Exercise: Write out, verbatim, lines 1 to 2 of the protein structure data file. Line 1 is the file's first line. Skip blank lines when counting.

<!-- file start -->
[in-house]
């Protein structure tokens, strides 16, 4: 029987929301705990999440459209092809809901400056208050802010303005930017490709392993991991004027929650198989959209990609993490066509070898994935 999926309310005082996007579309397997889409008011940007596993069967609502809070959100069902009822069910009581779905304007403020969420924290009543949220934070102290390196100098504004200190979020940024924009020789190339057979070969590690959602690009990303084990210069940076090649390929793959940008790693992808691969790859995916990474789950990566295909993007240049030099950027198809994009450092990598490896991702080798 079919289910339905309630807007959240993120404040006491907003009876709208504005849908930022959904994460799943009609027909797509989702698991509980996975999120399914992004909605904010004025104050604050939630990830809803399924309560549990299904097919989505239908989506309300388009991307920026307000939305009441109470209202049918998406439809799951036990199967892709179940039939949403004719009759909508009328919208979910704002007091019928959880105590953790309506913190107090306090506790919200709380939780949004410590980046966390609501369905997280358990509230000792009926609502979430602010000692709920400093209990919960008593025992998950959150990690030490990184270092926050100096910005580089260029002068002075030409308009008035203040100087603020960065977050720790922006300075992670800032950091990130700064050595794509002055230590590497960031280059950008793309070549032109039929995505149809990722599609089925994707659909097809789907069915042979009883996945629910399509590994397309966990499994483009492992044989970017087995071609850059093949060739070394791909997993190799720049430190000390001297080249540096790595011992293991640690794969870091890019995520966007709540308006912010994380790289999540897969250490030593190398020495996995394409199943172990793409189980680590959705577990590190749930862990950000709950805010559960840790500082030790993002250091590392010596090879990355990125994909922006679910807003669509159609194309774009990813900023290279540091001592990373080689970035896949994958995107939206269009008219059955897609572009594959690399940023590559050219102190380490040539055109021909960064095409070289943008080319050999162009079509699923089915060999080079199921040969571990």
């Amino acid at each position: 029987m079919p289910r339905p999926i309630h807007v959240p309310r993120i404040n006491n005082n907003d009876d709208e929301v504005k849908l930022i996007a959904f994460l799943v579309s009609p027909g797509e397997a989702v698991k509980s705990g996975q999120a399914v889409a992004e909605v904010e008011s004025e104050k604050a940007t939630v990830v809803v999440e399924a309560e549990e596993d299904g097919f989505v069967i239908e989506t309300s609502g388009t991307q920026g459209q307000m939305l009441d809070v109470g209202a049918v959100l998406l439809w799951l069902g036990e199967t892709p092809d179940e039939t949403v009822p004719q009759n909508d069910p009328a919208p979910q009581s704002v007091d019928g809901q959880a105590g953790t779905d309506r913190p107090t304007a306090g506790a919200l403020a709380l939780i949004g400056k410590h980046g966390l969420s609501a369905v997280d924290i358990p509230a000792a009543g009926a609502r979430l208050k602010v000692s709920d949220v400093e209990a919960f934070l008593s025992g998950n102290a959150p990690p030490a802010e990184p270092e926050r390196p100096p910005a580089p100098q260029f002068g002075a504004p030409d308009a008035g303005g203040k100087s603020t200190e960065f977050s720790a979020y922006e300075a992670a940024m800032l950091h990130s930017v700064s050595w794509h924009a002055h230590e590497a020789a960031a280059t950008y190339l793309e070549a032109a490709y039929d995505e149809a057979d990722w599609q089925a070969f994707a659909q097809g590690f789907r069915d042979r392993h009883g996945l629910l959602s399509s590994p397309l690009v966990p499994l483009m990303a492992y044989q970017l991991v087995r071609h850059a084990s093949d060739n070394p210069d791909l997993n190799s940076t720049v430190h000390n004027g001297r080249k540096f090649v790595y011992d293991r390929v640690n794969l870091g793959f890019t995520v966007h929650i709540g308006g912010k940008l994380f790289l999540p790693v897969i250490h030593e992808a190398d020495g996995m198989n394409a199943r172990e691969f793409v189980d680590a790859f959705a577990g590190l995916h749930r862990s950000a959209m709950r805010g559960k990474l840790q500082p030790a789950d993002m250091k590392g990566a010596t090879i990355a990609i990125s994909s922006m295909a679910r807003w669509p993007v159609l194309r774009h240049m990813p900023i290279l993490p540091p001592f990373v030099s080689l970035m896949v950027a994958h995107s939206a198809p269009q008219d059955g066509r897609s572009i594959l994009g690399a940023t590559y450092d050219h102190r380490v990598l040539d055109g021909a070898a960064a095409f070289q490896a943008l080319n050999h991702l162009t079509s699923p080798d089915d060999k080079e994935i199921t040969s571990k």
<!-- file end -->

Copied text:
[in-house]
């Protein structure tokens, strides 16, 4: 029987929301705990999440459209092809809901400056208050802010303005930017490709392993991991004027929650198989959209990609993490066509070898994935 999926309310005082996007579309397997889409008011940007596993069967609502809070959100069902009822069910009581779905304007403020969420924290009543949220934070102290390196100098504004200190979020940024924009020789190339057979070969590690959602690009990303084990210069940076090649390929793959940008790693992808691969790859995916990474789950990566295909993007240049030099950027198809994009450092990598490896991702080798 079919289910339905309630807007959240993120404040006491907003009876709208504005849908930022959904994460799943009609027909797509989702698991509980996975999120399914992004909605904010004025104050604050939630990830809803399924309560549990299904097919989505239908989506309300388009991307920026307000939305009441109470209202049918998406439809799951036990199967892709179940039939949403004719009759909508009328919208979910704002007091019928959880105590953790309506913190107090306090506790919200709380939780949004410590980046966390609501369905997280358990509230000792009926609502979430602010000692709920400093209990919960008593025992998950959150990690030490990184270092926050100096910005580089260029002068002075030409308009008035203040100087603020960065977050720790922006300075992670800032950091990130700064050595794509002055230590590497960031280059950008793309070549032109039929995505149809990722599609089925994707659909097809789907069915042979009883996945629910399509590994397309966990499994483009492992044989970017087995071609850059093949060739070394791909997993190799720049430190000390001297080249540096790595011992293991640690794969870091890019995520966007709540308006912010994380790289999540897969250490030593190398020495996995394409199943172990793409189980680590959705577990590190749930862990950000709950805010559960840790500082030790993002250091590392010596090879990355990125994909922006679910807003669509159609194309774009990813900023290279540091001592990373080689970035896949994958995107939206269009008219059955897609572009594959690399940023590559050219102190380490040539055109021909960064095409070289943008080319050999162009079509699923089915060999080079199921040969571990």